Worker: “Between 1988 and 1995, were you in the military or the dependent of someone in the military?”

Me: “Yes.”

(There’s a long pause.)

Worker: “So… you were a dependent?”

Me: *pause* “Yes.”

(Granted, I could have been more specific. But given that this blood drive was being held at a college, primarily with young adults who had only reached the age of conscription in the last five years, AND given that she had my birthdate of 1990 right in front of her on my paperwork… I didn’t think I needed to!)

Too Hot-Blooded To Donate

, , , , | Right | March 2, 2020

(I am between jobs and donating plasma for some extra cash. The majority of people there are not exactly financially very well off. Before you can donate you have to go through a series of tests and questionnaires to ensure you are healthy enough to donate. I’m sitting in the waiting room when an older man storms out from one of the exam rooms.)

Man: “I don’t understand why you are forcing me to go through all of this nonsense! Just hook me up and get on with it!”

Nurse: “Sir, please calm down. Everyone has to go through these—”

Man: “This is no way to run a business! I’ll have you know that I own and run several very successful businesses and would never treat someone who came in like this! Now, are we going to skip this nonsense or are you losing a customer?!”

Nurse: “I’m sorry, sir, but…”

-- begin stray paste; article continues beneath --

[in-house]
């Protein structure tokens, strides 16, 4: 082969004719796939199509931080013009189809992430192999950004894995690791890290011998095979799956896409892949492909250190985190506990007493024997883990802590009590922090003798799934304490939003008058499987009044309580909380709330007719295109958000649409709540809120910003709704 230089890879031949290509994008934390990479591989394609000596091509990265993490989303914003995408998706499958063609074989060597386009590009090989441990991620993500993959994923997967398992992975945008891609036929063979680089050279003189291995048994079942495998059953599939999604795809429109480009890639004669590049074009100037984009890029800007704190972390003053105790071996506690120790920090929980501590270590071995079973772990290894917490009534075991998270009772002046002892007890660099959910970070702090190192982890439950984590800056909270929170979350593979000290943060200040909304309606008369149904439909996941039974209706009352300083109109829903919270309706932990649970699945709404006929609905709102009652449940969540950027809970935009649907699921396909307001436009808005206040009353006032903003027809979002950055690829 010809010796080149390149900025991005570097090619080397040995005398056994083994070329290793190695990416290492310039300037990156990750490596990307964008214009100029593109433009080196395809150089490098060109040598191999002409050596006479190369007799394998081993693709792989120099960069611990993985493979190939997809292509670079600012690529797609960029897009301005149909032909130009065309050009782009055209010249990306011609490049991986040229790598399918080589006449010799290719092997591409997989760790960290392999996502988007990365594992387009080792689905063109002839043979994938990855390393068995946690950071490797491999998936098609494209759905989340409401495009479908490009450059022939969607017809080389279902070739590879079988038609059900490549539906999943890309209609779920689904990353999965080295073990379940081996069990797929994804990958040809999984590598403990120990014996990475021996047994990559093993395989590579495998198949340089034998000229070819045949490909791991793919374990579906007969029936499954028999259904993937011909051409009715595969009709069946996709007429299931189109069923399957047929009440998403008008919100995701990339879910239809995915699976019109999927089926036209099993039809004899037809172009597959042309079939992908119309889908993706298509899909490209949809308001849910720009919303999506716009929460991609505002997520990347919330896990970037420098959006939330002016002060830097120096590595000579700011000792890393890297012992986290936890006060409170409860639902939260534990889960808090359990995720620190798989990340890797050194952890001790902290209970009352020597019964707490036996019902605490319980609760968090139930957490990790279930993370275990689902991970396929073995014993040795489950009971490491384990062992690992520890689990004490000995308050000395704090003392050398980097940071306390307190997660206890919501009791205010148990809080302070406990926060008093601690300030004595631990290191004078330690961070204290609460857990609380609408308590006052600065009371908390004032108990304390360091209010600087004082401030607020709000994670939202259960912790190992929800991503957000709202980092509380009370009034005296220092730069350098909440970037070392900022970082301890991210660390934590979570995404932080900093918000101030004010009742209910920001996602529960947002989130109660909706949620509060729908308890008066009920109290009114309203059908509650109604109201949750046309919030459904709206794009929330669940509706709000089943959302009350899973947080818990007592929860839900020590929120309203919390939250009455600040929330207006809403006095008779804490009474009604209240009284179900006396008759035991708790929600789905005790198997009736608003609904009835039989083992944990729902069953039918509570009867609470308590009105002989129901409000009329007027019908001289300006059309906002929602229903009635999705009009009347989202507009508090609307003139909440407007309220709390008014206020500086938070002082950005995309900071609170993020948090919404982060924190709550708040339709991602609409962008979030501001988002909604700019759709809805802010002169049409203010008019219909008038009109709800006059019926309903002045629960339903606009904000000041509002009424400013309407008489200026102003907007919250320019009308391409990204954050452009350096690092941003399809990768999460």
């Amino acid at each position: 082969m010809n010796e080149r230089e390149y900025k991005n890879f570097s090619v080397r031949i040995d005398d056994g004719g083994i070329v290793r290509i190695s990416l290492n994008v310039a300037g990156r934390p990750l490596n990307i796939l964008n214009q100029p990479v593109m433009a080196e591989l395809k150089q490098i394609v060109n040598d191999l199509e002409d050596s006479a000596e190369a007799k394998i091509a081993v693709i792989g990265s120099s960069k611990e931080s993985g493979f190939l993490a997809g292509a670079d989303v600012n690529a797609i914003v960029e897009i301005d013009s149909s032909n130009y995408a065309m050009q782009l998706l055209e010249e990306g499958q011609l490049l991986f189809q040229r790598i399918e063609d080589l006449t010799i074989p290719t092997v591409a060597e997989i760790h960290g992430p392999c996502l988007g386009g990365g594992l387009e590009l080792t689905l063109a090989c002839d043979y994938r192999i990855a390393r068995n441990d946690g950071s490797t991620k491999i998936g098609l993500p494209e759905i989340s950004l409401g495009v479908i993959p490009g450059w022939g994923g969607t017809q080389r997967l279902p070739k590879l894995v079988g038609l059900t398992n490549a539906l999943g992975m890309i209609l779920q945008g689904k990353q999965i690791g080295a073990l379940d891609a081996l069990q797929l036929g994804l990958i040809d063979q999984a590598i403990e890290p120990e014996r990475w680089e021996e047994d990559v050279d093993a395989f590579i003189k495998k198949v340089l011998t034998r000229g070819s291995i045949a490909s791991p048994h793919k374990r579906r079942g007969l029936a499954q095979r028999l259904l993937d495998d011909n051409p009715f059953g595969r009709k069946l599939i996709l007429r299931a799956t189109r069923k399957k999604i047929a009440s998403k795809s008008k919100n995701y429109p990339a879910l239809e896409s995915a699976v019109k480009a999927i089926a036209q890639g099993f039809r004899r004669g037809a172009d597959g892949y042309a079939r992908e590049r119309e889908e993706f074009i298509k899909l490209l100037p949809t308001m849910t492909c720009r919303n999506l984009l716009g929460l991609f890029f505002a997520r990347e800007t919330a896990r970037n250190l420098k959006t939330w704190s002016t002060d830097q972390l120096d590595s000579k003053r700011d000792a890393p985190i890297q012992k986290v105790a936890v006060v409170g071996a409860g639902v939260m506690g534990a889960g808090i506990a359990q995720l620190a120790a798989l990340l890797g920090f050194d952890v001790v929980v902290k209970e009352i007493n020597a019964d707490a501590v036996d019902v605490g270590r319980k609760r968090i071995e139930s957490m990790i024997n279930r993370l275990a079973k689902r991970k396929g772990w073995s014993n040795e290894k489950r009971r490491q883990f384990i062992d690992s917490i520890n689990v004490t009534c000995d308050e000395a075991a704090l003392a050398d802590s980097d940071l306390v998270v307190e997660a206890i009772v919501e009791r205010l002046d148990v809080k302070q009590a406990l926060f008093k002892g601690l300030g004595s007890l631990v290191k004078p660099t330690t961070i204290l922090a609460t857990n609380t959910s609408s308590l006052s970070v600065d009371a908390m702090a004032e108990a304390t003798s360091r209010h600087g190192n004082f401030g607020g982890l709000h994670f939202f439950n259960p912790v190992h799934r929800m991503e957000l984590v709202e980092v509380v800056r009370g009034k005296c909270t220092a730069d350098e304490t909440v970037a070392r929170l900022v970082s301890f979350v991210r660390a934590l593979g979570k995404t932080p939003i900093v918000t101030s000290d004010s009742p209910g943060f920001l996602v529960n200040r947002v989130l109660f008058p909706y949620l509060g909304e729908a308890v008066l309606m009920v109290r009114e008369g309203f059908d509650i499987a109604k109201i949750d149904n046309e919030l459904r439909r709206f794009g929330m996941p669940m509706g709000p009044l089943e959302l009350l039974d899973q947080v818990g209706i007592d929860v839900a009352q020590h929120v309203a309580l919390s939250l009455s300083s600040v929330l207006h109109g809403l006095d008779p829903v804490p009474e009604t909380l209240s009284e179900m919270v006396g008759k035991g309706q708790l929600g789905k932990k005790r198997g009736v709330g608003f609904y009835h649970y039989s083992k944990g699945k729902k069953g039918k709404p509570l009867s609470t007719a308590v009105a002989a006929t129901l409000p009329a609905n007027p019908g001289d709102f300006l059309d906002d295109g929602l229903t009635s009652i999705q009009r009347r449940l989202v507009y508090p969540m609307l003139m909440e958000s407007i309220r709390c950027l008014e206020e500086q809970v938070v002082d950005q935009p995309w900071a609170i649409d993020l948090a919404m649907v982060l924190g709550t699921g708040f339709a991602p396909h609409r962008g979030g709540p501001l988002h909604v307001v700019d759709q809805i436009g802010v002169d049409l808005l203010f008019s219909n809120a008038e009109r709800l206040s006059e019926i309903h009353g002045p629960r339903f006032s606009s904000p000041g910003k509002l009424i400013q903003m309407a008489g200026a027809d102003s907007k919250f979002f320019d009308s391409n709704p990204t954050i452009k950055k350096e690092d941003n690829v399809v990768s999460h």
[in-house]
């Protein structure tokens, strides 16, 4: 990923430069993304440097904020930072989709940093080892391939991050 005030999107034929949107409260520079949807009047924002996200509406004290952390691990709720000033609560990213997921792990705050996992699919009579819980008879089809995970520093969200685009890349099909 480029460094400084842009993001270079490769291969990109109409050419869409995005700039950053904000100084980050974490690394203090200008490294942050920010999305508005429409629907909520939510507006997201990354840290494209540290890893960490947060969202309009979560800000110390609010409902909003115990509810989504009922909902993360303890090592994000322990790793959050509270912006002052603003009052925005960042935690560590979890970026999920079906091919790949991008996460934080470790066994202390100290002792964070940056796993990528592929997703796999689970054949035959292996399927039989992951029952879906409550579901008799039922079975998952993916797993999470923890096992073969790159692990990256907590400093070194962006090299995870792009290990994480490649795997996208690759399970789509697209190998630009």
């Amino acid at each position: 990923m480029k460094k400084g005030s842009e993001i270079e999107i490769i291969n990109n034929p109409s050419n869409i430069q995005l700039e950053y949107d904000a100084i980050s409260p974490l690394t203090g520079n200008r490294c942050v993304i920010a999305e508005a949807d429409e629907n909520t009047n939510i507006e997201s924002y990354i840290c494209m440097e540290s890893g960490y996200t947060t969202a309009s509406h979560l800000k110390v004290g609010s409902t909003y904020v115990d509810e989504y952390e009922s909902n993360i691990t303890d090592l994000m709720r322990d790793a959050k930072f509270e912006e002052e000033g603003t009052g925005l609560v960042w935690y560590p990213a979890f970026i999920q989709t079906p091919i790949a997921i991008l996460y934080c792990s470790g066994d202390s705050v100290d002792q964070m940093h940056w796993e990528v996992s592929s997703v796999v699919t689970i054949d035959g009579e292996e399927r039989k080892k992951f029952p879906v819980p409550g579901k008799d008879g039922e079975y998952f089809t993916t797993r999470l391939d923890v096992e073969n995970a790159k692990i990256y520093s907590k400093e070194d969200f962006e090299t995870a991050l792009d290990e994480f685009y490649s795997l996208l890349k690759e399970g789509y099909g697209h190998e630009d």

Man: “That’s it! I’m out of here! This is no way to run a business, and I would know!”

(The man begins to storm out past me.)

Me: “Those businesses of yours must not be all that successful if you’re in here selling your blood with the rest of us.”

(The man stared at me, red-faced, for a moment before shoving the door open and storming into the parking lot.)

Happens All The Bloody Time

, , , , | Healthy | October 5, 2019

(I donate blood about every two months, provided that I’m healthy enough to do so. One thing the blood bank screens for is anemia: my hematocrit has to be 38 or higher to donate and not become anemic from it. Hematocrit in the low 30s is anemic; around mid-20s you’d probably need a transfusion yourself. But some time in the last eight weeks, the blood bank switched to testing hemoglobin instead, the minimum donation number for which is 12.5. I didn’t know it was a new test.)

Phlebotomist: “Okay, your temperature, blood pressure, and pulse look good. Let’s test your iron.” *pricks my finger, takes a few drops of blood, and puts them in the tester* “You’re testing at 12.6.”

Me: “My hematocrit is 12.6? Should I go to the hospital?”

Phlebotomist: “What? Why? Oh! No, your hemoglobin is 12.6, which for our purposes is equivalent to a 39 hematocrit. You’re fine to donate. If you had a 12.6 hematocrit, you’d be unconscious at least. I’d be calling an ambulance… or a hearse.”

This story is part of our Blood Donation roundup!